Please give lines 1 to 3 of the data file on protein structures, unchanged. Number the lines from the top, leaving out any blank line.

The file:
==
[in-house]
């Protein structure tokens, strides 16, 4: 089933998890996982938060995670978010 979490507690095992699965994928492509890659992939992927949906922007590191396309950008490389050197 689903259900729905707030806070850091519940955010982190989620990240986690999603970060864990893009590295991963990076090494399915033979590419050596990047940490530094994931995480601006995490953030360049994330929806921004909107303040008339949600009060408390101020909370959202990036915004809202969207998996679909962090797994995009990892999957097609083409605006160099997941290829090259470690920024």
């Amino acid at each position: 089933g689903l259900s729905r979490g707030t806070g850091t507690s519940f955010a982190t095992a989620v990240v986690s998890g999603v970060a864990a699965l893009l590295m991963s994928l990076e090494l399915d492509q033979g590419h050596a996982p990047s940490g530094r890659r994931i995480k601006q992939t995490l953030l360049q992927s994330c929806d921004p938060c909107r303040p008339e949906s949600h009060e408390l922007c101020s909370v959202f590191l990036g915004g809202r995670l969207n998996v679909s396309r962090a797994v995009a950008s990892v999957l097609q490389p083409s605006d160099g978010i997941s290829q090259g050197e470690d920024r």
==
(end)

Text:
[in-house]
């Protein structure tokens, strides 16, 4: 089933998890996982938060995670978010 979490507690095992699965994928492509890659992939992927949906922007590191396309950008490389050197 689903259900729905707030806070850091519940955010982190989620990240986690999603970060864990893009590295991963990076090494399915033979590419050596990047940490530094994931995480601006995490953030360049994330929806921004909107303040008339949600009060408390101020909370959202990036915004809202969207998996679909962090797994995009990892999957097609083409605006160099997941290829090259470690920024």
């Amino acid at each position: 089933g689903l259900s729905r979490g707030t806070g850091t507690s519940f955010a982190t095992a989620v990240v986690s998890g999603v970060a864990a699965l893009l590295m991963s994928l990076e090494l399915d492509q033979g590419h050596a996982p990047s940490g530094r890659r994931i995480k601006q992939t995490l953030l360049q992927s994330c929806d921004p938060c909107r303040p008339e949906s949600h009060e408390l922007c101020s909370v959202f590191l990036g915004g809202r995670l969207n998996v679909s396309r962090a797994v995009a950008s990892v999957l097609q490389p083409s605006d160099g978010i997941s290829q090259g050197e470690d920024r």